As a result, the benefits of Hungarian citizenship by descent are available to all Jewish people having Hungarian heritage, regardless of where they live in the world.
According to rules made in the context of the Law of 26.5.2010, Jews of Hungarian descent who live in foreign countries on a permanent basis may apply for Hungarian citizenship by descent via the “simplified approach.”
The legislative change is an important part of Hungary’s national strategy, which includes help for Hungarian minority living outside the country and the prevention of advanced assimilation.
What proof do you need?
Before a person acquires Hungarian citizenship, documents from the Hungarian archives will be required to prove that you are a descendant of Hungarian immigrants or that one or both of your parents are of Hungarian heritage.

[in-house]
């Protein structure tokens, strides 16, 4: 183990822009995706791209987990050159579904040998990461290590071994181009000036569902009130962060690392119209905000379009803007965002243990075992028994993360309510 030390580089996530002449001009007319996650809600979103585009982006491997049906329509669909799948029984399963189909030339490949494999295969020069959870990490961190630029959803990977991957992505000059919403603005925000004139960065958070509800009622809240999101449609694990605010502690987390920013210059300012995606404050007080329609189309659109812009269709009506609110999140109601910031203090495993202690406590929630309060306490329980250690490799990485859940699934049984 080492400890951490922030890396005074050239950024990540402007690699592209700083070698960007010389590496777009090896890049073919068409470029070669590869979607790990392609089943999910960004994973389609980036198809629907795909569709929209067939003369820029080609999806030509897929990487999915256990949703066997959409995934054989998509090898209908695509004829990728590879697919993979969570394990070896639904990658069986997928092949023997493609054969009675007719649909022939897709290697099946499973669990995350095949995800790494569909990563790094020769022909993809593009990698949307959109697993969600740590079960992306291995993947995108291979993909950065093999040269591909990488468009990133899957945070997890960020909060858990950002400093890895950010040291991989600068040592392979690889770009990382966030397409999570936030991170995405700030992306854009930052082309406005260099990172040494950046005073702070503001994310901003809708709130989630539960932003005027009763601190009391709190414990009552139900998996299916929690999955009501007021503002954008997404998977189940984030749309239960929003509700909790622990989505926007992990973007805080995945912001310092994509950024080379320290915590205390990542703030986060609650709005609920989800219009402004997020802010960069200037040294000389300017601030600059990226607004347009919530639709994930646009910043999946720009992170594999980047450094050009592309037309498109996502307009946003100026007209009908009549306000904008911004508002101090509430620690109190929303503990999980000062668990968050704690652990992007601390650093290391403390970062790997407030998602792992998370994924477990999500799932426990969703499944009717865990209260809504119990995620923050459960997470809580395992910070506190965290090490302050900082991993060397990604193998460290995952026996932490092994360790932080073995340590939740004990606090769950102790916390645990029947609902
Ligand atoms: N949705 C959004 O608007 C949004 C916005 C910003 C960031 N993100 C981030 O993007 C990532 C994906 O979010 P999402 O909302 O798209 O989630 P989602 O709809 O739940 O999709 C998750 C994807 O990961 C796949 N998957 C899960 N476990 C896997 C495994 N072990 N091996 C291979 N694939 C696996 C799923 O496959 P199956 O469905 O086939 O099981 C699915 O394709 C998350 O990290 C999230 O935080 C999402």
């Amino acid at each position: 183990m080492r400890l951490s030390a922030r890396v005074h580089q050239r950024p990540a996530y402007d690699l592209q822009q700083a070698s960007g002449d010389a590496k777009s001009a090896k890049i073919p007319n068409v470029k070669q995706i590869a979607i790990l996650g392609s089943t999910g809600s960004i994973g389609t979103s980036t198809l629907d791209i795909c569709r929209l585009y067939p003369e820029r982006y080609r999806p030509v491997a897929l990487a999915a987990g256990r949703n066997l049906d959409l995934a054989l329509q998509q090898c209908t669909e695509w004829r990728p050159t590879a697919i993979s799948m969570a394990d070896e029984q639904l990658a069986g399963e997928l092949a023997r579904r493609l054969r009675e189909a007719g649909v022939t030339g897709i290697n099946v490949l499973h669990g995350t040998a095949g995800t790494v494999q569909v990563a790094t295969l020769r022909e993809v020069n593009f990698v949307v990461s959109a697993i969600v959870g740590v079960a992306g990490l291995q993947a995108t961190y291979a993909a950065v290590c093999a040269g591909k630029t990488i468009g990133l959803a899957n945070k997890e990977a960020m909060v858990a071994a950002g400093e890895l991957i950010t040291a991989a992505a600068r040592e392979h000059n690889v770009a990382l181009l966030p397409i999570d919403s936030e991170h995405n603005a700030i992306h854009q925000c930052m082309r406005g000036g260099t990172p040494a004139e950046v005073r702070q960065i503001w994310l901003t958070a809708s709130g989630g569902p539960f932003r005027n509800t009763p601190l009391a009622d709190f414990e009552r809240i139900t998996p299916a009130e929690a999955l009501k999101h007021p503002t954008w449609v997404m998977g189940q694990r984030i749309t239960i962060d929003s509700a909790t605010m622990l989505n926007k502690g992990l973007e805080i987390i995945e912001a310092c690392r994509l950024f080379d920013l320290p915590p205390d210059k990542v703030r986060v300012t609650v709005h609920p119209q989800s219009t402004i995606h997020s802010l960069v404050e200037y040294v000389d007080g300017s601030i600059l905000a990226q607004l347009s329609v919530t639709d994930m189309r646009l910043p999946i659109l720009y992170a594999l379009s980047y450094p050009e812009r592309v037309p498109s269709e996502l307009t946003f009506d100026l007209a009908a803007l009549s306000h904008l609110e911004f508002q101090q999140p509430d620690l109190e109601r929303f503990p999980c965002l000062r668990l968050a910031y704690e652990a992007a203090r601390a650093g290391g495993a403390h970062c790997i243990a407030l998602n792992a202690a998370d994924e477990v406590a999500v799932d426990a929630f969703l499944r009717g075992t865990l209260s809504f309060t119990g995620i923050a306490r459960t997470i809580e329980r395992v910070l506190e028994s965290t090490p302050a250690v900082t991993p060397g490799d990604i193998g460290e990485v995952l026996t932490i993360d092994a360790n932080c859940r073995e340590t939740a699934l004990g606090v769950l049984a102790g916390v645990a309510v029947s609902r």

You can start the process of immigrating to Hungary as soon as you establish and prove a lineage. To be eligible, you must also be able to communicate in basic Hungarian.
Many types of documentation demonstrating that you have Hungarian ancestors are acceptable. For example, historic Hungarian papers such as birth certificates, marriage certificates, and death certificates for your ancestors, a military booklet/certificate, a registration certificate for schooling or graduation, employment registration, and synagogue records.
You must also certify that you have no criminal record under Hungarian law and that no criminal actions against you are currently pending in a Hungarian court.
The authorities will also ensure that your acquisition of Hungarian citizenship by descent does not jeopardize national security.
Can you become a Hungarian citizen if you don’t have Hungarian ancestry?
Yes, one can be a Hungarian citizen without being of Hungarian or Jewish heritage.
However, this route is more difficult and requires a minimum of 8 years of residency in Hungary before applying for this EU citizenship. You will also need to speak basic Hungarian.
Because Hungary does not provide citizenship or residency by investment, if you are not of Hungarian descent, you must go through the “regular” citizenship process.